The outdoor camera, meanwhile, wasn’t sensitive enough or didn’t always alert me to detections in a timely manner. Sometimes I’d walk past the camera outside and get an alert almost right away that it had detected motion or a person; other times I’d be in the car halfway up the road, or in the kitchen, or somewhere nowhere near the camera before it alerted me.
Using the app, it often took quite a while for the live feed to load – both over my home wi-fi network (the units only work with 2.4Ghz wireless, incidentally) and over a 4G mobile connection.
As a user-operated camera and monitoring system, the Swann cameras did an OK but not amazing job. The video and audio quality was good, the spotlight on the outdoor camera was bright and effective, and the fact it’s all recording to the cloud is helpful because it means losing the camera doesn’t mean losing its security footage. There was quite a noticeable lag on the livestream between the cameras and both my Amazon Echo Show 8 and my phone however, which wasn’t optimal.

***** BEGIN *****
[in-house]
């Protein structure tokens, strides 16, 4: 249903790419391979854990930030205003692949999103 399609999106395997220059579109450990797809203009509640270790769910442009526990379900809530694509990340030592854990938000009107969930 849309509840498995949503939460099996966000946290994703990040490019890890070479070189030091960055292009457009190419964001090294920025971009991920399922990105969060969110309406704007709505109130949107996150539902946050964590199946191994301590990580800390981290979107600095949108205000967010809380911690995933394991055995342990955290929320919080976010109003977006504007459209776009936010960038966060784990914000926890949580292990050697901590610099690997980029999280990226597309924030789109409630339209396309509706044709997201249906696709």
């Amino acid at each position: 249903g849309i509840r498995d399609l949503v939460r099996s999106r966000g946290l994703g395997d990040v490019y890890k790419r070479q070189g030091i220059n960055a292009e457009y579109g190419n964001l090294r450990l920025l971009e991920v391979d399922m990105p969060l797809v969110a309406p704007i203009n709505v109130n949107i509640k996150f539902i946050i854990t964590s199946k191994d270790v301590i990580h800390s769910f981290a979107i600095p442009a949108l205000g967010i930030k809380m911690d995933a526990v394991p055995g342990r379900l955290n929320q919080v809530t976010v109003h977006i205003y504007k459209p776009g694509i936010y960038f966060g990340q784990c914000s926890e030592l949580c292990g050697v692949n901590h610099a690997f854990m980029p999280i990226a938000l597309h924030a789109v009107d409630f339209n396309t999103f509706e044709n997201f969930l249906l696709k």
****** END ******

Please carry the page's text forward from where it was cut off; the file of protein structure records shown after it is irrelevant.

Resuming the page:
As an automated system to minimise gaming interruptions, I was less impressed with the setup. While you can certainly leave the cameras live-streaming, the cameras have all sorts of motion and heat sensing tech in them that mean they’re designed to alert you (and start recording) when something happens – but because I couldn’t rely on them to do that properly, I can’t recommend them for anything requiring proper real-time alerts.
Still, they are better than having to get up and answer the door to see who is there, and on that note, Swann are running a promotion to help Australians with their home security though the launch of the “Home, Safe Home” initiative.
Swann say the initiative is “a global effort to give easy, DIY home security devices to individuals, families, small businesses and other organisations that would benefit from increased security and peace of mind at their premises”.
The two cameras reviewed here are among the devices being given away each day until at least 30 June 2020.
According to Swann, those who wish to be considered for the initiative should head to swann.com/homesafehome, or visit Swann’s Facebook, Instagram, or Twitter feeds, and share a short message or video about how increased security would help them during this tough time, including the hashtag #SwannHomeSafeHome.